Earlier this year we designed a custom PC104 board using the NXP RT1062 ARM processor (same one as on the Teensy 4.x). This is the new hot kid on the block, running at 600 MHz.
Our BASIC is now much more easily ported into the native development tools (in this case MCUxpresso), and we have it working well enough to do some benchmarking.
Will the RT1062 BASIC become a product, it depends on user interest.
Just a quick note. Been working on BASIC for the STM32G431. This port moves our code into STMCubeIDE rather than trying to move their code into our MakeItC gcc environment. With this we should be able to port our BASIC firmware code to new parts quickly. I'm at the point, that user BASIC programs are being loaded and run from Flash, and with that I can run our simple integer and floating point benchmarks. The numbers for the STM32G431 have been added to our benchmark table.
A customer recently asked if we had a CAGE code. Well that was something new to me, but at the time no, and I checked with a friend who does DoD work as to what that was, and he said pretty easy to set it up yourself.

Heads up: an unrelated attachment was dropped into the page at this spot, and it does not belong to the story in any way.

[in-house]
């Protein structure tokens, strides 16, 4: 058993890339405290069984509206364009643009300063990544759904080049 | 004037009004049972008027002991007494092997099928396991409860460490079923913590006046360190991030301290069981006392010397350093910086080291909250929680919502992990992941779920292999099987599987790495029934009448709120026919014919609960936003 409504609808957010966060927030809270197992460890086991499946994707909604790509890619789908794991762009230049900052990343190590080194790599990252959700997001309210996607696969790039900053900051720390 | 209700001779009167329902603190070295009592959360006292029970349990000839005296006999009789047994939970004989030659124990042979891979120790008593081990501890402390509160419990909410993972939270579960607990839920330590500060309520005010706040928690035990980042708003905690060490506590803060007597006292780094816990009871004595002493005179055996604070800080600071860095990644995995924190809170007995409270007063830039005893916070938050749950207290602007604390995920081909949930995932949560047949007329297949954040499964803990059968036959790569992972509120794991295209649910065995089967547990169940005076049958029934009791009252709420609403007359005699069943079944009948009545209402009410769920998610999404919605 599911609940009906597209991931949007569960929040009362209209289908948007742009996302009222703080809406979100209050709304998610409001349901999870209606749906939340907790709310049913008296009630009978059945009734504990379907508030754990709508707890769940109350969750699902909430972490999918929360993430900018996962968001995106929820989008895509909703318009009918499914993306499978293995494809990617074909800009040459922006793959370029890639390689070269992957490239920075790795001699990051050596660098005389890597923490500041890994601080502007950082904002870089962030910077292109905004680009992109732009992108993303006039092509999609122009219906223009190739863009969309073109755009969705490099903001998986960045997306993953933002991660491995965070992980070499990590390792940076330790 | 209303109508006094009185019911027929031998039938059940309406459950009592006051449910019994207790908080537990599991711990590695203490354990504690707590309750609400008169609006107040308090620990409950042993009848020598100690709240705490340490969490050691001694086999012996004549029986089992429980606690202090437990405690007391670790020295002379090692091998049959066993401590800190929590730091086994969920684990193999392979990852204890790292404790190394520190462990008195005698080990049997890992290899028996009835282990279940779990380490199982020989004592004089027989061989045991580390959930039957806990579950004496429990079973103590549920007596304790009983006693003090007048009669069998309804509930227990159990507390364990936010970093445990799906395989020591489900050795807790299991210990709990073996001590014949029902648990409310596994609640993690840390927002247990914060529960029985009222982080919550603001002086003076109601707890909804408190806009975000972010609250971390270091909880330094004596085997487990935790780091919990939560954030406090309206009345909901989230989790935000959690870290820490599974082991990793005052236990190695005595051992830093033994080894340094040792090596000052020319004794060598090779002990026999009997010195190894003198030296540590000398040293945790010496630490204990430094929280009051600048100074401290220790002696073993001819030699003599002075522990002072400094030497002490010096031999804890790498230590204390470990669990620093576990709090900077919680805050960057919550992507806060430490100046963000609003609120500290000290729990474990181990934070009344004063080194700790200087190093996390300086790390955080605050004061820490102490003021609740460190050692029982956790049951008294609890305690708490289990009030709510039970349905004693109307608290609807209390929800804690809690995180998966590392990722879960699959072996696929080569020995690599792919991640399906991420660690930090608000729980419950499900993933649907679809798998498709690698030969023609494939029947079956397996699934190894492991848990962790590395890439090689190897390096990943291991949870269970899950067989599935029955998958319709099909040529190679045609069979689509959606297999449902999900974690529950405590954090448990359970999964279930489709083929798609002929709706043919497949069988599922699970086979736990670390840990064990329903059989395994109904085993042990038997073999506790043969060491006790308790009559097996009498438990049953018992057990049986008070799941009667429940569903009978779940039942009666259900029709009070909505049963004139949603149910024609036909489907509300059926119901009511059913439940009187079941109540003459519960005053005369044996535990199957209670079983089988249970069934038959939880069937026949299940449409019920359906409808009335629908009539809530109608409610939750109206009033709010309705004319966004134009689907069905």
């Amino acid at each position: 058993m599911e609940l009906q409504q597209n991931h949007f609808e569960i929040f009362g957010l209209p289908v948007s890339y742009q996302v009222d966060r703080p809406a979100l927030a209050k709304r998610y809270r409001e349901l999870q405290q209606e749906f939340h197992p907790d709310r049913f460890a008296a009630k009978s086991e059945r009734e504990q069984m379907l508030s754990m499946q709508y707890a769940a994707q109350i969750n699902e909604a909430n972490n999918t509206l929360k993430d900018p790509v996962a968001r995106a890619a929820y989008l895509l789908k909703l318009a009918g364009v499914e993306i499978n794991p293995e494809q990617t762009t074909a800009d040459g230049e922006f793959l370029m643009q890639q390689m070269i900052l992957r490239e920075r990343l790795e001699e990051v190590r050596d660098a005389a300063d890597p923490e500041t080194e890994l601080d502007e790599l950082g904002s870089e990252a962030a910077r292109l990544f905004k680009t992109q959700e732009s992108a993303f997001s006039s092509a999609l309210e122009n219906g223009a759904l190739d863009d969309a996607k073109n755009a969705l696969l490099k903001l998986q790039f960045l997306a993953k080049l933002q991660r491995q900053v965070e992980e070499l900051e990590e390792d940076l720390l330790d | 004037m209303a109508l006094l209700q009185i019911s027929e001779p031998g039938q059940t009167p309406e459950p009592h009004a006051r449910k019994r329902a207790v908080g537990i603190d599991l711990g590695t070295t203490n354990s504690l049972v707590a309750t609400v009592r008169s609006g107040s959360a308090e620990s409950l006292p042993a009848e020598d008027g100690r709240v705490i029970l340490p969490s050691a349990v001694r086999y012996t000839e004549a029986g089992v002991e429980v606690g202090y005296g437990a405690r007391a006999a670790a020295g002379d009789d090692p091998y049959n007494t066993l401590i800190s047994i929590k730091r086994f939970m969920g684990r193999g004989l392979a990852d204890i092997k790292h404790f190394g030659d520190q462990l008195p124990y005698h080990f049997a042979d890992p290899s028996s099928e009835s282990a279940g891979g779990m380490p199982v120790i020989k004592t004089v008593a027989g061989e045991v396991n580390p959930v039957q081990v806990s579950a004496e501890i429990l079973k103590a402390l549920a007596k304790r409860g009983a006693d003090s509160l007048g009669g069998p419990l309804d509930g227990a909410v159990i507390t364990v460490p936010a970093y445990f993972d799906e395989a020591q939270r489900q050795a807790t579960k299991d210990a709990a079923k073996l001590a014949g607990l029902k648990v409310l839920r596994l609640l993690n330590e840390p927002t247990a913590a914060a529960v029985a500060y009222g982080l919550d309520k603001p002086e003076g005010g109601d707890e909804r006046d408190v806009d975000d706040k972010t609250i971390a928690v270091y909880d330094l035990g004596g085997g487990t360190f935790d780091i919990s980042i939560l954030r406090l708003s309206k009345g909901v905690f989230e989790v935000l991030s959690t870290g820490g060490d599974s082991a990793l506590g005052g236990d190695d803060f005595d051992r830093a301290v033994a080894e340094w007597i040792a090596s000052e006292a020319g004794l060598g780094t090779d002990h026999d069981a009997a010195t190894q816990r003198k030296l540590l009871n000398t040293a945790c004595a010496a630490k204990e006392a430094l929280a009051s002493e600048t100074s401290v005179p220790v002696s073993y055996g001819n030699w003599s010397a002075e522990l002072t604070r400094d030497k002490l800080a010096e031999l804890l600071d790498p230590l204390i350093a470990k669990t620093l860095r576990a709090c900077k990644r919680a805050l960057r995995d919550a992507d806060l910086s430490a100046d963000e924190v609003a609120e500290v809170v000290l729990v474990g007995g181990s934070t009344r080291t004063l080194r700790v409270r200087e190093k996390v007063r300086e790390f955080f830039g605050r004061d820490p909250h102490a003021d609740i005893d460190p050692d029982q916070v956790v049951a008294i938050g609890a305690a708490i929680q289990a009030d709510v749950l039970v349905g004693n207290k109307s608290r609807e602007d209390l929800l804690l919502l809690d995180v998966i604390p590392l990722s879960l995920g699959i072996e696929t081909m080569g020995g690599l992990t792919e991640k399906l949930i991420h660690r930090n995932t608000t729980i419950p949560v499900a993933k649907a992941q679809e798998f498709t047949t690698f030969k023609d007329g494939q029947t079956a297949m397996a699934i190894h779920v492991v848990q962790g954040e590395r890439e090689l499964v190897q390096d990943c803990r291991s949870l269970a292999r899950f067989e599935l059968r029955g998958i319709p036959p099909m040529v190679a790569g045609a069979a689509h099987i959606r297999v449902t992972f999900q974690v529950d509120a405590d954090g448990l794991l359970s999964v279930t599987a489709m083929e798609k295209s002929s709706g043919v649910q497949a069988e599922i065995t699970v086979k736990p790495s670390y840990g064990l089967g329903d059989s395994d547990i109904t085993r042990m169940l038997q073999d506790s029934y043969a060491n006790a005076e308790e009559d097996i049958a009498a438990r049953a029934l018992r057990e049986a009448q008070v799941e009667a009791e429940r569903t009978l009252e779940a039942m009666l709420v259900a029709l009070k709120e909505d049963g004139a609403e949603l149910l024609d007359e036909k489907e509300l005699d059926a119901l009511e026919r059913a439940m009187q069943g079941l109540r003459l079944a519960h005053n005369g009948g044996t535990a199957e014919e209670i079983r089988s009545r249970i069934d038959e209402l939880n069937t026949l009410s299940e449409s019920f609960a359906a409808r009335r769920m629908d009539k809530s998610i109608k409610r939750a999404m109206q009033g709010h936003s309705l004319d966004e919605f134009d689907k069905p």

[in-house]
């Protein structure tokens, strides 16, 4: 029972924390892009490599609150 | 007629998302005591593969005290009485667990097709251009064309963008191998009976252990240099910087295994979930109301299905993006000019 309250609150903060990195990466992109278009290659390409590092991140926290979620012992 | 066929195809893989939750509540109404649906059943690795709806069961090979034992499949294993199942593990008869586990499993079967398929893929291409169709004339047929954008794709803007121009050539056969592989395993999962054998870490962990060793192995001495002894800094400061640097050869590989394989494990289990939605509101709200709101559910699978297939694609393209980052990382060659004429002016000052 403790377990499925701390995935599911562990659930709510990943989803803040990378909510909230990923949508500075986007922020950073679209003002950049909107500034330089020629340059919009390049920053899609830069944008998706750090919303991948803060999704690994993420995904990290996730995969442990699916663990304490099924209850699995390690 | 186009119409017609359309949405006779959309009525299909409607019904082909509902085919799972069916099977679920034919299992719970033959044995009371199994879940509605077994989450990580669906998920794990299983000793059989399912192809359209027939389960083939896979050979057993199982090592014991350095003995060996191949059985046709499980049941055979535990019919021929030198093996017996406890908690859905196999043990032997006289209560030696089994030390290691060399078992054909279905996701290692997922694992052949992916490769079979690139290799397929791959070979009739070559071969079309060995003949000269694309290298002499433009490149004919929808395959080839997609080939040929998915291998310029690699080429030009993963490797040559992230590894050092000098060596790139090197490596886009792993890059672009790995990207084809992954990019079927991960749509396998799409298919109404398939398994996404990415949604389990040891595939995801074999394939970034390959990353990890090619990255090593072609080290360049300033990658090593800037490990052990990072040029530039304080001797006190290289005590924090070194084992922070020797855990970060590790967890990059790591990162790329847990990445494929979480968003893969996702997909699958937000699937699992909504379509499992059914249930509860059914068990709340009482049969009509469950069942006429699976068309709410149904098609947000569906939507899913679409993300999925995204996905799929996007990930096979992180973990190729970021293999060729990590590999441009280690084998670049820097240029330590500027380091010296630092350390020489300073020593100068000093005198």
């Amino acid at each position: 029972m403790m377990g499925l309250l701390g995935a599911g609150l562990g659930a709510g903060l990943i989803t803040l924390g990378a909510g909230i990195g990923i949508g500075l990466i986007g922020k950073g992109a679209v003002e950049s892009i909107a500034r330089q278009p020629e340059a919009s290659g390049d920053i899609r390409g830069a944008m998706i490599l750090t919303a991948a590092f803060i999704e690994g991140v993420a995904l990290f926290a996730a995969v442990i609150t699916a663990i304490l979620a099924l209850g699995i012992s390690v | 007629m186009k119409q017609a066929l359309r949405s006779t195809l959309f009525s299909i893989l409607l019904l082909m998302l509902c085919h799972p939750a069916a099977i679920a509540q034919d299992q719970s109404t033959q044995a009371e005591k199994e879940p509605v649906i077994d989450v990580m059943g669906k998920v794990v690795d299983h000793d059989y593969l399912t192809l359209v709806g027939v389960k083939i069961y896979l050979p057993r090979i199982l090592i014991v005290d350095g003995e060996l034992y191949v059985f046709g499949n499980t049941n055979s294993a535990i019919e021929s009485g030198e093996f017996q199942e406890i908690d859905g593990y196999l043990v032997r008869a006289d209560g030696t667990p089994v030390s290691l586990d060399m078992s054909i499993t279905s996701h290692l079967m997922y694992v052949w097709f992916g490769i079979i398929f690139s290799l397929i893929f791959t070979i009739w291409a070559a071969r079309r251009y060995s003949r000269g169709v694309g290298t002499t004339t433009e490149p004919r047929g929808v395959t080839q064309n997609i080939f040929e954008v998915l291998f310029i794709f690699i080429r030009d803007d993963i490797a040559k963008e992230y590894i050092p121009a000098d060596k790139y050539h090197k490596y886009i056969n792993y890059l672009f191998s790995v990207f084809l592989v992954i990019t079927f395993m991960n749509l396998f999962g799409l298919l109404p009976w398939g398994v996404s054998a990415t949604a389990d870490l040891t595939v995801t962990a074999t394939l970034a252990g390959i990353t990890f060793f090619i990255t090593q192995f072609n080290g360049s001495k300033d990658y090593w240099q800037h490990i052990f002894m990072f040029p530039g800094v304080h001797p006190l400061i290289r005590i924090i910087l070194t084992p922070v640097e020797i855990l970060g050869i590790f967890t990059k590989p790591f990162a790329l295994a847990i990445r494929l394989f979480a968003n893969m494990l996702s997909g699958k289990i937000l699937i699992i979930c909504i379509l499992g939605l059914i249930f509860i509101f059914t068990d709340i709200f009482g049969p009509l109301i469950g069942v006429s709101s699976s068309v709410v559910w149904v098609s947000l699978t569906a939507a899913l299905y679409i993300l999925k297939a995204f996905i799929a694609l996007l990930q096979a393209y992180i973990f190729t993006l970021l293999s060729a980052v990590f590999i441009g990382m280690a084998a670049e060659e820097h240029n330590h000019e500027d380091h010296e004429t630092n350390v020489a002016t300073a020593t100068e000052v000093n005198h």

Luckily as a corporation we already had a Tax ID number, and for another client eons ago we got a DUNs number so l plugged them into the system.
And I have to tip my hat to Russell with the Defense Logistics Agency, who must have been working from home after hours granted us a number within minutes of the request. So now we are 8W2R9 in the CAGE system. Is this worthy of a blog post, well at least I will know where to look it up if I need it. We've entered all the data into the SAM.gov system and should show up there in a few days.
About 6 years ago we did a port of our ARM BASIC to the LPC812. While we built a handful of boards, it never became a product, as the LPC1114 came along and became our focus.
Though recently we needed a smarter interface for character LCD displays, and the LPC812 was a perfect fit.
A while back I wrote a couple line example for an IAP (In Application Program) access from BASIC. Tod took this and expanded it to access the EEPROM of the ARMstamp.
This code takes advantage of the inline ASM instructions in ARMbasic. In the LPC11U37 ARMstamp access to the EEPROM is only through IAP calls.
Below is the code for that.